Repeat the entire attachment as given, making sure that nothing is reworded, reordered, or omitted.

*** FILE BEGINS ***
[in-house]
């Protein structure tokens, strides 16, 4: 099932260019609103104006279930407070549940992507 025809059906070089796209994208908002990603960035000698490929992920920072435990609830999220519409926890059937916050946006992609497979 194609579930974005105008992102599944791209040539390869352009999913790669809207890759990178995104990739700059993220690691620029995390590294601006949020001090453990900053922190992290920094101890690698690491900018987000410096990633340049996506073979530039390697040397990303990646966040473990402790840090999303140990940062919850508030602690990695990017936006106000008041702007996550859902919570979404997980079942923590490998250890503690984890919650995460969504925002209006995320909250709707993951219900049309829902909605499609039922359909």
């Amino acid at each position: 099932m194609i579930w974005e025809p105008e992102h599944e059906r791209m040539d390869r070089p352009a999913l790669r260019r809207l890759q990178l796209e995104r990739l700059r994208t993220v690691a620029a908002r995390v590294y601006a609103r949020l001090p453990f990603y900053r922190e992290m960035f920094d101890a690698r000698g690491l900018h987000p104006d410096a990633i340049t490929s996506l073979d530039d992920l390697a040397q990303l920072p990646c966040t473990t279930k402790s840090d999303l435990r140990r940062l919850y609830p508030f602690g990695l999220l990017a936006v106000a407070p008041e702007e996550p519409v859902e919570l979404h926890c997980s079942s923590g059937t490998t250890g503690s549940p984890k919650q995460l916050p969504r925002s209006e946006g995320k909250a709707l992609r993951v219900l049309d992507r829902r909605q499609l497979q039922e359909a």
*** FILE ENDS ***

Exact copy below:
[in-house]
């Protein structure tokens, strides 16, 4: 099932260019609103104006279930407070549940992507 025809059906070089796209994208908002990603960035000698490929992920920072435990609830999220519409926890059937916050946006992609497979 194609579930974005105008992102599944791209040539390869352009999913790669809207890759990178995104990739700059993220690691620029995390590294601006949020001090453990900053922190992290920094101890690698690491900018987000410096990633340049996506073979530039390697040397990303990646966040473990402790840090999303140990940062919850508030602690990695990017936006106000008041702007996550859902919570979404997980079942923590490998250890503690984890919650995460969504925002209006995320909250709707993951219900049309829902909605499609039922359909």
């Amino acid at each position: 099932m194609i579930w974005e025809p105008e992102h599944e059906r791209m040539d390869r070089p352009a999913l790669r260019r809207l890759q990178l796209e995104r990739l700059r994208t993220v690691a620029a908002r995390v590294y601006a609103r949020l001090p453990f990603y900053r922190e992290m960035f920094d101890a690698r000698g690491l900018h987000p104006d410096a990633i340049t490929s996506l073979d530039d992920l390697a040397q990303l920072p990646c966040t473990t279930k402790s840090d999303l435990r140990r940062l919850y609830p508030f602690g990695l999220l990017a936006v106000a407070p008041e702007e996550p519409v859902e919570l979404h926890c997980s079942s923590g059937t490998t250890g503690s549940p984890k919650q995460l916050p969504r925002s209006e946006g995320k909250a709707l992609r993951v219900l049309d992507r829902r909605q499609l497979q039922e359909a």